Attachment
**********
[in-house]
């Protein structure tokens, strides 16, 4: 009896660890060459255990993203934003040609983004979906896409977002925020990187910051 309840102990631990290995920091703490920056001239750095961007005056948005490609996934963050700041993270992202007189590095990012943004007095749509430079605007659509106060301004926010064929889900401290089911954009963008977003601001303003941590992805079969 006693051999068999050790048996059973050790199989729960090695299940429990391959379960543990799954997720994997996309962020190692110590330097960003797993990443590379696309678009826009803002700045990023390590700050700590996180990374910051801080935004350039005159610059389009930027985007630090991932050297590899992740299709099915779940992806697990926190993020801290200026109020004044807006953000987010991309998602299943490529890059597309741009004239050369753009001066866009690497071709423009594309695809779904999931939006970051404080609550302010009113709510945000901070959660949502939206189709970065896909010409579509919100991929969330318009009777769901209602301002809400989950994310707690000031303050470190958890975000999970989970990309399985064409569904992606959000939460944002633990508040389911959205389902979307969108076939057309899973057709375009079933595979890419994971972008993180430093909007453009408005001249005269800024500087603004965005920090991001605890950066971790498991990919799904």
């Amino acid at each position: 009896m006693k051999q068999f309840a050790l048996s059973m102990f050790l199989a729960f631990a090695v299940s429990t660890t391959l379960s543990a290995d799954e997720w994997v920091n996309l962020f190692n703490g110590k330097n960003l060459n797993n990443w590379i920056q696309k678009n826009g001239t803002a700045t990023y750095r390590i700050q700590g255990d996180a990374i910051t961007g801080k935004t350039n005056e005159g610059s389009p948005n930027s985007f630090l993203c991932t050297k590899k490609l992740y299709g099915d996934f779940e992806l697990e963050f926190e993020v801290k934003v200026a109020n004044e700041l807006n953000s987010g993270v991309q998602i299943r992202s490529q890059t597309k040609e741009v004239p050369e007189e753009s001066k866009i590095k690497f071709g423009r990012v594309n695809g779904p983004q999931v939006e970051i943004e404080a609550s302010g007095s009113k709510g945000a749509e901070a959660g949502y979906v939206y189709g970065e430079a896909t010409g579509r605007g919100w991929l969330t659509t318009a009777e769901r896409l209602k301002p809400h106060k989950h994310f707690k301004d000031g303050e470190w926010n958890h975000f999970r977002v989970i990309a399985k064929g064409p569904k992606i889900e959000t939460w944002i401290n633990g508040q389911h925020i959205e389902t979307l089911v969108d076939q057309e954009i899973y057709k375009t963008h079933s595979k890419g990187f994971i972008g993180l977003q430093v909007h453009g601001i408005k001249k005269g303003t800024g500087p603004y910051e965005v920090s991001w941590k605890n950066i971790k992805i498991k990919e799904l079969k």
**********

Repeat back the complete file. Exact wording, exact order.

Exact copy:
[in-house]
């Protein structure tokens, strides 16, 4: 009896660890060459255990993203934003040609983004979906896409977002925020990187910051 309840102990631990290995920091703490920056001239750095961007005056948005490609996934963050700041993270992202007189590095990012943004007095749509430079605007659509106060301004926010064929889900401290089911954009963008977003601001303003941590992805079969 006693051999068999050790048996059973050790199989729960090695299940429990391959379960543990799954997720994997996309962020190692110590330097960003797993990443590379696309678009826009803002700045990023390590700050700590996180990374910051801080935004350039005159610059389009930027985007630090991932050297590899992740299709099915779940992806697990926190993020801290200026109020004044807006953000987010991309998602299943490529890059597309741009004239050369753009001066866009690497071709423009594309695809779904999931939006970051404080609550302010009113709510945000901070959660949502939206189709970065896909010409579509919100991929969330318009009777769901209602301002809400989950994310707690000031303050470190958890975000999970989970990309399985064409569904992606959000939460944002633990508040389911959205389902979307969108076939057309899973057709375009079933595979890419994971972008993180430093909007453009408005001249005269800024500087603004965005920090991001605890950066971790498991990919799904």
């Amino acid at each position: 009896m006693k051999q068999f309840a050790l048996s059973m102990f050790l199989a729960f631990a090695v299940s429990t660890t391959l379960s543990a290995d799954e997720w994997v920091n996309l962020f190692n703490g110590k330097n960003l060459n797993n990443w590379i920056q696309k678009n826009g001239t803002a700045t990023y750095r390590i700050q700590g255990d996180a990374i910051t961007g801080k935004t350039n005056e005159g610059s389009p948005n930027s985007f630090l993203c991932t050297k590899k490609l992740y299709g099915d996934f779940e992806l697990e963050f926190e993020v801290k934003v200026a109020n004044e700041l807006n953000s987010g993270v991309q998602i299943r992202s490529q890059t597309k040609e741009v004239p050369e007189e753009s001066k866009i590095k690497f071709g423009r990012v594309n695809g779904p983004q999931v939006e970051i943004e404080a609550s302010g007095s009113k709510g945000a749509e901070a959660g949502y979906v939206y189709g970065e430079a896909t010409g579509r605007g919100w991929l969330t659509t318009a009777e769901r896409l209602k301002p809400h106060k989950h994310f707690k301004d000031g303050e470190w926010n958890h975000f999970r977002v989970i990309a399985k064929g064409p569904k992606i889900e959000t939460w944002i401290n633990g508040q389911h925020i959205e389902t979307l089911v969108d076939q057309e954009i899973y057709k375009t963008h079933s595979k890419g990187f994971i972008g993180l977003q430093v909007h453009g601001i408005k001249k005269g303003t800024g500087p603004y910051e965005v920090s991001w941590k605890n950066i971790k992805i498991k990919e799904l079969k």